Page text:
According to the National Fatherhood Initiative, children with engaged fathers show better social-emotional and academic development, have higher language ability and score higher on reading achievement, show lower rates of anxiety and depression, and are less likely to exhibit violent and defiant behaviors. Numerous studies show the significance of the role of fathers in the lives of at-risk children, yet U.S. Census data shows that approximately 24 million children in America - one out of every three - live in homes without their biological fathers.

Men often find themselves in the minority when it comes to events planned for children, so creating a larger cross-program community of men provides a needed sense of belonging. The philosophy behind these gatherings is to create a fun, relaxed and supportive event that supports the building of relationships and trust so that important conversations may be had in a casual and comfortable setting. The goal of each event is to increase the presence of men in each participating program to establish a group of highly involved and motivated positive male role models across the community.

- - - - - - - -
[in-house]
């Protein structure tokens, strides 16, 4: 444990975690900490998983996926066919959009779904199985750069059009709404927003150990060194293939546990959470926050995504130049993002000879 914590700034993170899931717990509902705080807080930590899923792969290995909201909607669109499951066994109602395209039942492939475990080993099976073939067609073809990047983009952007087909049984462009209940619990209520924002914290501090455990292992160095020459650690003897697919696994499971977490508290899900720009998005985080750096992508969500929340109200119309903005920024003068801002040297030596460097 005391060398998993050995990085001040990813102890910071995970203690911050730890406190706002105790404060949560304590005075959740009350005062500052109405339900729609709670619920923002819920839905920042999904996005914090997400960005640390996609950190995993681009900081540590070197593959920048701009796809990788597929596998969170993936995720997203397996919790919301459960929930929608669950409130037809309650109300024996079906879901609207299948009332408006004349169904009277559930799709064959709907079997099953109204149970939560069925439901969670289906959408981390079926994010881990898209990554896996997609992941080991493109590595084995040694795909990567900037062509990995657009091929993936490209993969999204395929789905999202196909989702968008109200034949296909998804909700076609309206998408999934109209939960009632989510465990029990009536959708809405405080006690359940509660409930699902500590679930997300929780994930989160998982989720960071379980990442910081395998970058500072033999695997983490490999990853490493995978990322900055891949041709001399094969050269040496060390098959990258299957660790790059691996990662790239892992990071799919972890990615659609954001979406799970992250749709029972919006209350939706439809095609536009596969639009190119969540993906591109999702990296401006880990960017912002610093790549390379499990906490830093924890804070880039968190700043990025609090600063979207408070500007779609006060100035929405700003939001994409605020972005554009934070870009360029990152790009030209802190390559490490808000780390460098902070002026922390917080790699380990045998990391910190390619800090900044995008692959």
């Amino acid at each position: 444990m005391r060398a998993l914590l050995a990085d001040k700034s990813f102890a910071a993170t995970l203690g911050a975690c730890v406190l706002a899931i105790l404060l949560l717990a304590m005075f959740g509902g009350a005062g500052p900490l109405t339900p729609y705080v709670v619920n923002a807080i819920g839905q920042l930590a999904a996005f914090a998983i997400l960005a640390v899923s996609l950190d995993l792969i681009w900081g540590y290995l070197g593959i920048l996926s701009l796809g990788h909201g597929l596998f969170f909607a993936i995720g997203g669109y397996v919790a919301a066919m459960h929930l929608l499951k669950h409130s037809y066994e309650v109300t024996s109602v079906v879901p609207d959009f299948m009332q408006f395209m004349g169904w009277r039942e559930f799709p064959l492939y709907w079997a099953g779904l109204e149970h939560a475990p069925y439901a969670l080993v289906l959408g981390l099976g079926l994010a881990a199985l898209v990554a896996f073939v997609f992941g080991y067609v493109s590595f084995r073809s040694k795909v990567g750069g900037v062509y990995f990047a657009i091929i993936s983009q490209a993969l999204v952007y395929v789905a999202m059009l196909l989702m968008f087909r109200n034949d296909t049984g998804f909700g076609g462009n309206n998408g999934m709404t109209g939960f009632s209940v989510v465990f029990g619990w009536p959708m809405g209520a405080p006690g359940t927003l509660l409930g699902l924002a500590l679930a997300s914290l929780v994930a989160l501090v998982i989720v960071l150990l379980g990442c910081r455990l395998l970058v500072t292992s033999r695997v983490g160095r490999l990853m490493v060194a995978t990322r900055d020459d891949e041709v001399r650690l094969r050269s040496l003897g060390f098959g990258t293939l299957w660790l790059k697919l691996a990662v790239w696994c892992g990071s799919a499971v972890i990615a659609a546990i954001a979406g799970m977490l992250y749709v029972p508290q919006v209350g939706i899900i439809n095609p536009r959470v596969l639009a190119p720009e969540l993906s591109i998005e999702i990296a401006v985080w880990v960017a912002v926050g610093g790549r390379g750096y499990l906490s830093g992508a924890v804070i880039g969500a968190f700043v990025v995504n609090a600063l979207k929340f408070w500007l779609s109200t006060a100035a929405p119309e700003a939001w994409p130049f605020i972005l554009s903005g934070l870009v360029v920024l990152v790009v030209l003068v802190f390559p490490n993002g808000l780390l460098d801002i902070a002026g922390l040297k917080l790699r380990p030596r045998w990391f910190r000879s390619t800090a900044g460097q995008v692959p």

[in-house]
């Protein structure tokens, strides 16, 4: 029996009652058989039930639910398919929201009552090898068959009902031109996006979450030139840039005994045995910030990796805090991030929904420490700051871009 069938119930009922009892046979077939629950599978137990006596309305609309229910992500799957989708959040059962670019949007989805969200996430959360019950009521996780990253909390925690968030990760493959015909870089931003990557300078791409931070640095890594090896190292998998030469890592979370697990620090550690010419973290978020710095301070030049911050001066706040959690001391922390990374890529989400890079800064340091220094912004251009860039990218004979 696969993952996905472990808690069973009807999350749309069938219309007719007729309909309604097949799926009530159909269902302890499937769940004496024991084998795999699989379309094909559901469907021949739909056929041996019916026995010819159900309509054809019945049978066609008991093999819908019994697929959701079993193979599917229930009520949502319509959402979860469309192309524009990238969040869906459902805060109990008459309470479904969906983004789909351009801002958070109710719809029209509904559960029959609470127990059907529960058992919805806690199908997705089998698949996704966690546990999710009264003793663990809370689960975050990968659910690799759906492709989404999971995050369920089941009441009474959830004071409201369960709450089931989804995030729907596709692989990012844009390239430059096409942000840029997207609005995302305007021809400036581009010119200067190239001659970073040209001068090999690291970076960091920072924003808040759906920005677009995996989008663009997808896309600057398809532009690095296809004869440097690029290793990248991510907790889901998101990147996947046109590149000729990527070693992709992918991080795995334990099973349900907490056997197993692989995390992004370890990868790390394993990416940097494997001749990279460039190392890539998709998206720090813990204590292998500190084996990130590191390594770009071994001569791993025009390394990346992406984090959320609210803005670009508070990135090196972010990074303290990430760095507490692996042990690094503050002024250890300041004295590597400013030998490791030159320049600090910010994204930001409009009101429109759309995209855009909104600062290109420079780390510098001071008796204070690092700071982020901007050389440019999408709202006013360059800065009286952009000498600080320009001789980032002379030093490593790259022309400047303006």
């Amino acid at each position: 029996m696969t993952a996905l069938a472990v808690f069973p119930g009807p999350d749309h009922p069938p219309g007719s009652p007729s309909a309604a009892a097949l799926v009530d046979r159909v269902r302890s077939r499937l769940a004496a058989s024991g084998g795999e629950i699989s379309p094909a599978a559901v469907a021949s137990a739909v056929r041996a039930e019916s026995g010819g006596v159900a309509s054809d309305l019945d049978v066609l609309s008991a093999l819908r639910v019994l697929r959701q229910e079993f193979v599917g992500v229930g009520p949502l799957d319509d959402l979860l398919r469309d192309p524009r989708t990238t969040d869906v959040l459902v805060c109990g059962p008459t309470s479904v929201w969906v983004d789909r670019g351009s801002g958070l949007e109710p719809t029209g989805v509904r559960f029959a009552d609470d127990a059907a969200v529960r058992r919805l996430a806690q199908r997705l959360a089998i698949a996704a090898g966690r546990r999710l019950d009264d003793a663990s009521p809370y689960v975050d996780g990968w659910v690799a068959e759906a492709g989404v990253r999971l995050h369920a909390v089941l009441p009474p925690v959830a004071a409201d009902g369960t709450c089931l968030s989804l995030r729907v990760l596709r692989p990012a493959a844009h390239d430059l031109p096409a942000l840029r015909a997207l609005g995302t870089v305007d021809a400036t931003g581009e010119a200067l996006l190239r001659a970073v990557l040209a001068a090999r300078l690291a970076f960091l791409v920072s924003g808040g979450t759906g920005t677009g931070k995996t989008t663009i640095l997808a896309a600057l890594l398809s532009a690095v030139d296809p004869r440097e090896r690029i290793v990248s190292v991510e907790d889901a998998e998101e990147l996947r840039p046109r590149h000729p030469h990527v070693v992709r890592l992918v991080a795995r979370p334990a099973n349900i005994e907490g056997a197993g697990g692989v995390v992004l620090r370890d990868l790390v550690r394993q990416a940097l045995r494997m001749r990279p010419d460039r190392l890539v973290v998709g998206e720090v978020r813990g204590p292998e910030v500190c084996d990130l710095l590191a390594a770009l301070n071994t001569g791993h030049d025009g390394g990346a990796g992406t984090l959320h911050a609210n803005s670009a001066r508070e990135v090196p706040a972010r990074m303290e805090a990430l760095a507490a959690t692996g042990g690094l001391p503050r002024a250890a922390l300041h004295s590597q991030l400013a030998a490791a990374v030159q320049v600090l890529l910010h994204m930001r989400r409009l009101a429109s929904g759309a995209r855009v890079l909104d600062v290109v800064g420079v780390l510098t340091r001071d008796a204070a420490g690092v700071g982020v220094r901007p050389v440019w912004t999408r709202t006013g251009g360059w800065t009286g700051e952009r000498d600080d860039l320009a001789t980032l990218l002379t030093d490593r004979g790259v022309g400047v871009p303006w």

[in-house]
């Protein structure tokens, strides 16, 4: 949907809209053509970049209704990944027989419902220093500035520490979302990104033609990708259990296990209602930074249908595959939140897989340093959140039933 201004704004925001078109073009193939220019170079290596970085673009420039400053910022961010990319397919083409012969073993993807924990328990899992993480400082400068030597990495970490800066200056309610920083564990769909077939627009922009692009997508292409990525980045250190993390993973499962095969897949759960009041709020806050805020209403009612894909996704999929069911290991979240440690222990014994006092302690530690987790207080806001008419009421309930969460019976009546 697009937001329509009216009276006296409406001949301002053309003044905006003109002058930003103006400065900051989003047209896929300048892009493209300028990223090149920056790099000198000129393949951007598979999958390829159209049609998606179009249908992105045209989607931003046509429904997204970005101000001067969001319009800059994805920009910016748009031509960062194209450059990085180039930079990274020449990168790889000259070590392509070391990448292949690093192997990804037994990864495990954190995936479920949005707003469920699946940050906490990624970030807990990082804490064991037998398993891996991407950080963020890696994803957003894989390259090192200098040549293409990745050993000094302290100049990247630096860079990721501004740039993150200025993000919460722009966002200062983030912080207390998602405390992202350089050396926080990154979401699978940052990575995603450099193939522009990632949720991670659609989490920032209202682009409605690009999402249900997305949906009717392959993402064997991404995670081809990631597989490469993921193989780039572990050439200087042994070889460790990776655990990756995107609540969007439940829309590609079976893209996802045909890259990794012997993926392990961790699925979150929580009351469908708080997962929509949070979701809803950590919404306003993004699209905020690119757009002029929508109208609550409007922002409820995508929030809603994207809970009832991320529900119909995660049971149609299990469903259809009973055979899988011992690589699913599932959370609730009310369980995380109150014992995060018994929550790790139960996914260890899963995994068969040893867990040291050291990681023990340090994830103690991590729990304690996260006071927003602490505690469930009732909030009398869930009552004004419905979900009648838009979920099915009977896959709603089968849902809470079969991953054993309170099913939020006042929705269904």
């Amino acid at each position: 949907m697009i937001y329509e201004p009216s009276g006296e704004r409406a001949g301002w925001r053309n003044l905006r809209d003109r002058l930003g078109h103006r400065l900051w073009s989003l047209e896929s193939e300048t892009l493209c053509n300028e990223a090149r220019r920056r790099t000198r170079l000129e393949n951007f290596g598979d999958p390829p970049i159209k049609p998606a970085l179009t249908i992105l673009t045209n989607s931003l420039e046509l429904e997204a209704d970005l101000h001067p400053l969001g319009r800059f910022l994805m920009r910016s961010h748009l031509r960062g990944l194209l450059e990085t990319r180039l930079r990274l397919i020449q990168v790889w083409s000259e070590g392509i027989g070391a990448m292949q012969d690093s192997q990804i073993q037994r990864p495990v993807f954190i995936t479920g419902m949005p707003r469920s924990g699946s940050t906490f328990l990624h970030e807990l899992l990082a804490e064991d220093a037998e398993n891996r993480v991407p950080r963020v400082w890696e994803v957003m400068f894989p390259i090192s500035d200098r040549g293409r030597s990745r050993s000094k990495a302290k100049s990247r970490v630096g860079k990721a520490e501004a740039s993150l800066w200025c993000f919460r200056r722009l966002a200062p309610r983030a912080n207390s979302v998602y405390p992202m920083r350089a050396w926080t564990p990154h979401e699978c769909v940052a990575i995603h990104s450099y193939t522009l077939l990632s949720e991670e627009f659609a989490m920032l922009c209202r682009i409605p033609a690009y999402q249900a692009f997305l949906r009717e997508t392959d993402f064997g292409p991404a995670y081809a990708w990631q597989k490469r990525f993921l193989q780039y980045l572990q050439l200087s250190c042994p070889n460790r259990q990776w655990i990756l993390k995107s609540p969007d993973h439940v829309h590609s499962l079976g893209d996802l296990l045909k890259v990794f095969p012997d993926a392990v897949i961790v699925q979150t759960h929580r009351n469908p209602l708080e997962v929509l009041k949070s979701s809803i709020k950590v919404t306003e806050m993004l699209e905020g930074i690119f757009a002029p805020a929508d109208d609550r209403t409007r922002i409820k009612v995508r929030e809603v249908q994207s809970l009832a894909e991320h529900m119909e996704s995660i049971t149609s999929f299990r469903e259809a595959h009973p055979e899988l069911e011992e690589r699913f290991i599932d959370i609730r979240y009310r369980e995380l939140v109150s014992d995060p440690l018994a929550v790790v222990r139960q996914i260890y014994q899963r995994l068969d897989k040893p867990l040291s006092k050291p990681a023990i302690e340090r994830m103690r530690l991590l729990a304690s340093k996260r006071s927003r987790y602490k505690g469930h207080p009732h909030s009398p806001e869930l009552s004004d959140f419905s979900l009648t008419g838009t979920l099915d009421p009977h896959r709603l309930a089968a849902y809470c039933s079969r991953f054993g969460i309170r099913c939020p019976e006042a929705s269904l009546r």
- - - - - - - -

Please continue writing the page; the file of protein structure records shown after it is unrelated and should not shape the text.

The first Male Involvement Program event was a collaborative effort on March 6th between Durham Early Head Start and Operation Breakthrough Head Start Programs and was held at the Lyon Park Community Center.  The event provided an opportunity for men who have children enrolled in Early Head Start and Head Start programs to collectively come together to discuss issues surrounding topics of child development, mentoring opportunities and a host of other topics relevant to men with children age birth to 5. 

    

The participants provided feedback about future topics and agreed to reach out to other men to attend the next event, and we are excited to see the Male Involvement Program grow and expand its impact in Durham. The next event is the Bowl-A-Rama, which will be held on Thursday, April 24th. 

Thank you for celebrating Week of the Young Child with us!

by Administrator 11. April 2014 11:29